By Owen Poindexter · June 29, 2020
Singapore-based DBS pledged 20 billion Singapore dollars ($14.4 billion) in sustainable investments and released a framework and taxonomy to define metrics and benchmarks for the trillion-dollar sustainable investing sector on Monday.
DBS, an investment bank with SGD 579 billion in total assets, touted the framework and taxonomy as the first to be released by a bank. Its efforts come as ongoing growth in green bonds and other sustainable investments increasingly raise questions about what specific factors make an investment qualify for that label.
"The need for transparency and effective sustainability-related disclosure practices to avoid ‘ESG-washing’ is crucial to growing the sustainability-linked loan market and the practice of linking loan pricing to ESG performance," Michael Wilkins, head of sustainable finance at S&P Global Ratings told GreenBiz media.
DBS aligned its framework and taxonomy with those of the European Union, the International Energy Agency and the Climate Bonds Initiative, an international organization that creates standards, models and reports around green bonds and sustainable investing.
These frameworks contain guidelines for nearly every corner of the economy, from commonly cited climate focuses like energy, infrastructure and transportation to less obvious ones such as textiles, telecommunication and pharmaceuticals.
Cicero, an evaluator of green finance programs, praised DBS’ ambition, but cautioned that some vagaries in its language could allow funding for more carbon-intensive projects.
“Some categories could be better defined and/or have more specific thresholds and targets to promote greater clarity and transparency within the framework. Some project categories, especially with significant involvement of fossil fuels (such as coal, oil & gas and heavy fuel oil) can bear significant risk of lock-in risks. As the project categories are defined in this framework, they allow financing activities which remain carbon-intensive despite mitigation,” Cicero wrote.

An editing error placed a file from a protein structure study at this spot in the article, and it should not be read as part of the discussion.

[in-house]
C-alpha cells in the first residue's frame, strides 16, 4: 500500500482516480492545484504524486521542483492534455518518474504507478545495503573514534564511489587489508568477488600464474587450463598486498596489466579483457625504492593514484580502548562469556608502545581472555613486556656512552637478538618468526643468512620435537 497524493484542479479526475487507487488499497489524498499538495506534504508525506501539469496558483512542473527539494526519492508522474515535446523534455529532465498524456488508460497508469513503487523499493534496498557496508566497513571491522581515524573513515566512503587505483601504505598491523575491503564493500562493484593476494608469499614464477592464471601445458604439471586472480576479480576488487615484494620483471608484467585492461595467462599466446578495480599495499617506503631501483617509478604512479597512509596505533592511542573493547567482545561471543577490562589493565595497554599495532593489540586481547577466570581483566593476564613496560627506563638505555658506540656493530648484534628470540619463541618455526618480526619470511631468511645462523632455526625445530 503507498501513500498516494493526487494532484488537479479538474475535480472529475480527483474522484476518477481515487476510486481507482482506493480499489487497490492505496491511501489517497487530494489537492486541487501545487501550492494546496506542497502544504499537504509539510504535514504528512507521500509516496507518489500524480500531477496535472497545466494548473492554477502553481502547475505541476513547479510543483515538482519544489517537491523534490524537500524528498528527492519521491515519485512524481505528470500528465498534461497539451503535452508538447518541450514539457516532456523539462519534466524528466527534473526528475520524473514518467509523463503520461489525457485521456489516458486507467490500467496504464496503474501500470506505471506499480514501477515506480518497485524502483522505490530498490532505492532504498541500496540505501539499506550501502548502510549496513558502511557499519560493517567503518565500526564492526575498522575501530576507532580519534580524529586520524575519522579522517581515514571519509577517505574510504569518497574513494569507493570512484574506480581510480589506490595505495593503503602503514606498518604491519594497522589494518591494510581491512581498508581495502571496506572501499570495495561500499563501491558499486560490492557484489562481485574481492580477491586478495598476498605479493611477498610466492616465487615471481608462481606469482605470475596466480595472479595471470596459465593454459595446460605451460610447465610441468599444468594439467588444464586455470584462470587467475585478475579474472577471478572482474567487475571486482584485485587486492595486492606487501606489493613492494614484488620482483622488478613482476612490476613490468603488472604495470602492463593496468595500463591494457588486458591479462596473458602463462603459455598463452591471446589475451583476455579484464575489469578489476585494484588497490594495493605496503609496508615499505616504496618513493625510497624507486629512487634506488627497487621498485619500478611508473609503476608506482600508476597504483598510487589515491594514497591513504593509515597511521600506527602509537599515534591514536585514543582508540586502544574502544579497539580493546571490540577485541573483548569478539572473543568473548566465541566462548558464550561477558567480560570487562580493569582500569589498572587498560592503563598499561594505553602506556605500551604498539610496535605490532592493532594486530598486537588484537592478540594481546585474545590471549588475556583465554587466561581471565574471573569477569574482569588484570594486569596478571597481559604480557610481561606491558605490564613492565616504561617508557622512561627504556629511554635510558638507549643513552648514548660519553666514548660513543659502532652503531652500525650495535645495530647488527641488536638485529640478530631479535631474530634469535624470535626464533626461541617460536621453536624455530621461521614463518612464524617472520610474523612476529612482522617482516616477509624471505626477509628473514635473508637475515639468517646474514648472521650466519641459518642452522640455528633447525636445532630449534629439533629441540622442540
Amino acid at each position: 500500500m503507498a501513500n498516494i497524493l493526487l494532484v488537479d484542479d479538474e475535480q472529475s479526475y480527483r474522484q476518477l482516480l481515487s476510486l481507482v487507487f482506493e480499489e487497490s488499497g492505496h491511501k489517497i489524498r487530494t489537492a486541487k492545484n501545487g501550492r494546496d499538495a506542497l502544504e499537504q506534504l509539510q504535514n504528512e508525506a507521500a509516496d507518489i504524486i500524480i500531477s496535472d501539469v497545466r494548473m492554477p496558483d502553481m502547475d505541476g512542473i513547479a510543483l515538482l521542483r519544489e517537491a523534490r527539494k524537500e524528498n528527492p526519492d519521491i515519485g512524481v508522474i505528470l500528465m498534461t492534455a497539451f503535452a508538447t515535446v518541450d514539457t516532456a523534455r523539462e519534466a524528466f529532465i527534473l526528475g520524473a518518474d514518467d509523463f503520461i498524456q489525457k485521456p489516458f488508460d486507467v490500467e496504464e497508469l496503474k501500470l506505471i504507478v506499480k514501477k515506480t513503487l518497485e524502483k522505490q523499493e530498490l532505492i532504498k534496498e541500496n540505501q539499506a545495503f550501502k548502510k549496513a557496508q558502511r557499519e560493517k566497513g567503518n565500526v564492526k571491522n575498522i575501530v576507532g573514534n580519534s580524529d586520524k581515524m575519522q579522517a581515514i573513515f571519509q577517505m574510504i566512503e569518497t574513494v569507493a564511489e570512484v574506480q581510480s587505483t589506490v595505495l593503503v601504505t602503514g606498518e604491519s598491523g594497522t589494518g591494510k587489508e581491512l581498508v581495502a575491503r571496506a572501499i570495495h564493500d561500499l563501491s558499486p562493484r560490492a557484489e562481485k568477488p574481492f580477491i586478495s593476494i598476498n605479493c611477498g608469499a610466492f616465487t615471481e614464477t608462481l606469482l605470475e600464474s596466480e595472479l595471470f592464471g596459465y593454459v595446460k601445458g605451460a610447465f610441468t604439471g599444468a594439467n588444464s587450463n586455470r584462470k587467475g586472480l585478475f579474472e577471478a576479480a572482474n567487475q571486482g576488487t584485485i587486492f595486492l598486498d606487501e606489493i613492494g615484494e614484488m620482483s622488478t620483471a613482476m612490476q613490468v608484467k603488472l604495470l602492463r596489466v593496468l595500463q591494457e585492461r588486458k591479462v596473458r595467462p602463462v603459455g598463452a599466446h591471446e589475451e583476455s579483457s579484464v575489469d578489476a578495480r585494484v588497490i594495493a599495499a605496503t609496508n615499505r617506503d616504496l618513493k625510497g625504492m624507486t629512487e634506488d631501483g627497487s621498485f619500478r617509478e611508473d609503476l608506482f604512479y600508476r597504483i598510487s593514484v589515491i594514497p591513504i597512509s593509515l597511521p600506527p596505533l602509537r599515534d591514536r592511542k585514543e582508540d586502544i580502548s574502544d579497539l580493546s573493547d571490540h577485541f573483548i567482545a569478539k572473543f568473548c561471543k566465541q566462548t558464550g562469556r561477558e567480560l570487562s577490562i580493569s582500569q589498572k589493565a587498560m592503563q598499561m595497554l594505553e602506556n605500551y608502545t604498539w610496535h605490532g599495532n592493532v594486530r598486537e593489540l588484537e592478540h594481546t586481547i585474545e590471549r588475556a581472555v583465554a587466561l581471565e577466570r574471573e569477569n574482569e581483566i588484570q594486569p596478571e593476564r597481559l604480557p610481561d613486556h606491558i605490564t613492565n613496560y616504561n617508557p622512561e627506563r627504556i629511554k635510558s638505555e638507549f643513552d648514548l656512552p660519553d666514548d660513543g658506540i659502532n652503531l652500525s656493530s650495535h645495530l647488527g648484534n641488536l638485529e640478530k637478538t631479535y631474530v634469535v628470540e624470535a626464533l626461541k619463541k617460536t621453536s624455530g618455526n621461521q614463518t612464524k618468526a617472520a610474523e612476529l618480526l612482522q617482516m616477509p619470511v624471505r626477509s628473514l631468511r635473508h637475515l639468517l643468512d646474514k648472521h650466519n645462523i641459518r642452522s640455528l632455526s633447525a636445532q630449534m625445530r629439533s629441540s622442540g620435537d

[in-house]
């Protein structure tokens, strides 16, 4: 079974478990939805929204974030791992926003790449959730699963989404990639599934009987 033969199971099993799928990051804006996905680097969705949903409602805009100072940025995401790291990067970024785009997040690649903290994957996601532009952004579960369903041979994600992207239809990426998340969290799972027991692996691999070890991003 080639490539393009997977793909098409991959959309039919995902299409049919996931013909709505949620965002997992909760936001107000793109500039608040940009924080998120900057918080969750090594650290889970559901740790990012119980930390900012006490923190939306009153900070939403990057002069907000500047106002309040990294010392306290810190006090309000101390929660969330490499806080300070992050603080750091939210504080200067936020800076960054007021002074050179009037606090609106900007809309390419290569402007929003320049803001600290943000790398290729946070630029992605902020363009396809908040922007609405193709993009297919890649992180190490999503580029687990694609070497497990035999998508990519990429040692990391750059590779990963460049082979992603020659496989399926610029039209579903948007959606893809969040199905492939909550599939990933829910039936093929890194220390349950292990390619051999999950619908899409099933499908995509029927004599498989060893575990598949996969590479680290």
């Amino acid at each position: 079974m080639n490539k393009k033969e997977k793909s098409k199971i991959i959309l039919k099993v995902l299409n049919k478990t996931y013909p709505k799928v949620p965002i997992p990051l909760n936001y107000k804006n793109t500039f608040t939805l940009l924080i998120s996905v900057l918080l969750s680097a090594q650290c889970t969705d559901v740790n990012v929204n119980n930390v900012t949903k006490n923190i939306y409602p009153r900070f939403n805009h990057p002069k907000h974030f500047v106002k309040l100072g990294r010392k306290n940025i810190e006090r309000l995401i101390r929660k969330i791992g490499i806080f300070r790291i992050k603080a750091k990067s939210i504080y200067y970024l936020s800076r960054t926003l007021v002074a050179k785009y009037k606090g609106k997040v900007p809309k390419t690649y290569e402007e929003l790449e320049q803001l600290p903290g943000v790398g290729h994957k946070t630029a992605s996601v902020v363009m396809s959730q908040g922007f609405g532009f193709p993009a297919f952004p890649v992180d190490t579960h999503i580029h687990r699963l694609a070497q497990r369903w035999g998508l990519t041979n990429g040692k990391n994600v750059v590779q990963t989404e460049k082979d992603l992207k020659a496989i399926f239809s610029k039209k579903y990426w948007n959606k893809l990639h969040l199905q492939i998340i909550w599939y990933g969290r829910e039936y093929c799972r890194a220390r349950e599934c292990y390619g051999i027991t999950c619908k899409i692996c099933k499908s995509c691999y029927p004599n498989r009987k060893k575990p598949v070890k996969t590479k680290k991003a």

DBS, focused primarily on Singapore, Hong Kong, China, India, Indonesia and Taiwan, will use its framework to guide future sustainability focused investments, namely the SGD 10 billion in renewable and clean energy developments, and the same amount in nonrenewable green projects, it pledged on Monday to invest by 2024.
DBS expects these investments to show annual growth in the double digits. Sustainable funds have benefited from growing interest, and performed better than conventional funds in the first quarter of this year, according to Morningstar. Assets managed by 75 ESG funds tracked by Bloomberg grew 34% in 2019 alone.
Financing that is specifically tied to sustainable activity has been driven largely by green bonds, which companies issue to fund environmentally friendly projects, but a new more dynamic vehicle appeared on the scene in 2017: the sustainability-linked loan. These loans tie investment terms to sustainability targets. Both investment types can link to the criteria defined within a framework such as DBS’s.
DBS issued an SGD 700 million sustainability-linked loan to Keppel Infrastructure Trust and Keppel Energy on June 24, and became the sole issuer of the National University of Singapore’s first green bond in May. The bank underwrote SGD 4 billion in green bonds in 2019.